The last civil disturbance in Britain or Ireland to feature full-scale battles, the 1798 rebellion was the bloodiest domestic event on either island of the last two hundred years, and led to the Act of Union that absorbed Ireland fully into the United Kingdom in 1801. Ireland had been on the threshold of insurrection since 1795, and the rising finally broke out in late May 1798, raging throughout the summer, particularly in the south-east, north-east and west of the country. The rebellion can be seen as having three distinct phases and theatres. The eastern province of Leinster saw armies as large as 20,000 in the field, and major battles were fought, particularly in county Wexford. In early June largely Presbyterian rebel armies were defeated at Antrim and Ballynahinch in the north-east, and in August a small French force landed in the west, where, supplemented by an army of local rebels, they fought their way inland until being finally defeated by massively superior government forces at Ballinamuck, co. Longford. Modern estimates of the numbers killed in the rebellion and the equally brutal mopping-up period that followed range up to 30,000, the vast majority of whom were either active on the rebel side or perceived to be so.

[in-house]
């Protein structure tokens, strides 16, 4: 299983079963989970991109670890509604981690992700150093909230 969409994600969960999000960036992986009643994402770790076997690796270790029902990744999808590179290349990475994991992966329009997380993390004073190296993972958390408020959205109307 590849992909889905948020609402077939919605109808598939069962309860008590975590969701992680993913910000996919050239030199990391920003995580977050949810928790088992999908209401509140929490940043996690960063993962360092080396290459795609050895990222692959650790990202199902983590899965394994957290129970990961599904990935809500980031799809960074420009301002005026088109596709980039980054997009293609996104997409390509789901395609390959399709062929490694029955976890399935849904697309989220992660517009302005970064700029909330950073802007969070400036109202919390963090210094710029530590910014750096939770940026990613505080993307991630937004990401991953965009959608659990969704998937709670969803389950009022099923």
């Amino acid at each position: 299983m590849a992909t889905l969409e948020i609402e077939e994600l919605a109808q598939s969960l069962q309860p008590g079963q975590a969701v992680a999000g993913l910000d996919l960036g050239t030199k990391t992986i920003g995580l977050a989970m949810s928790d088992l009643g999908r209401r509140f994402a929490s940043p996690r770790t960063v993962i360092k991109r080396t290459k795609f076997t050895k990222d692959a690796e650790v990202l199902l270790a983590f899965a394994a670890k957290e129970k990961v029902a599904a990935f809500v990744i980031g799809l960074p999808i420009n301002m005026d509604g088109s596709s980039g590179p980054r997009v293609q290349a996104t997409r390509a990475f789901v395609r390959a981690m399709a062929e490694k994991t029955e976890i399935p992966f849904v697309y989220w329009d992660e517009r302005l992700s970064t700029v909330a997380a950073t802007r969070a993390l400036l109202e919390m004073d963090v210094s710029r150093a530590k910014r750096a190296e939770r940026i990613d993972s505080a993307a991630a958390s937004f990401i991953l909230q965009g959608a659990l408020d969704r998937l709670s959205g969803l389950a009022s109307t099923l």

The roots of the 1798 rebellion lie deep in the complex political and social situation in eighteenth-century Ireland, and in the political developments in the American colonies and in France. The seventeenth century had seen a great transfer of land ownership from Catholic to Protestant hands, and this continued into the following century. Although sharing the same monarch with Britain, eighteenth-century Ireland was a separate kingdom with its own parliament, albeit one subject to veto by Westminster. Effectively a sectarian state, the country was controlled by an elite drawn from the members of the Anglican established church. Catholics, who made up seventy percent of the total population, and, to a lesser extent, Dissenters, were affected by a series of restrictions known as the penal laws, which for much of the century essentially precluded non-Anglicans from political life, and imposed severe limitations on their right to practise their religion, and to own or inherit property. These laws were gradually repealed until by 1793 almost all these restrictions were removed. The right to sit in parliament continued to be withheld from Catholics, something which was seen to confirm their status as second-class citizens within the state. However, even amongst the Anglican elite (the so-called “Protestant nation”, and later, the “Ascendancy”) a form of Irish patriotism developed during the century, and a series of high profile disputes with Britain sharpened their sense of separateness, something seen both in the writings of Jonathan Swift and in a new interest in the history of ancient Ireland and Gaelic culture. This patriotism facilitated the establishment of a volunteer force to protect the island in the 1770s which developed into a patriotic organisation with a political reform agenda. In 1782, the British parliament, bowing to pressure from the Volunteers and “patriots” in the Irish legislature, granted Ireland increased control over its own legislative and commercial interests – the so-called “Grattan's parliament”. The writings of Tom Paine and the principles and ideas promulgated in the American and French revolutions had a particular attraction for Irish Dissenters, who were mainly concentrated in the northern province of Ulster. The second half of the eighteenth century, however, was also a time of great sectarian tension in Ireland. Catholic resentment over the penal laws, and increased competition between Catholics and Protestants for land (particularly in the north of Ireland) saw agrarian tensions rise in the last decades of the century. A Catholic organisation called the Defenders was formed as a response to Protestant “Peep-O-Day” boys, and in 1795 a new organisation called the Orange Order was formed to protect and promote the “Protestant” interest. By 1795 it was clear that the ruling elite was not prepared to countenance any more political and religious reforms, and their orchestrated removal of a reforming lord lieutenant convinced many that only revolution could effect further change.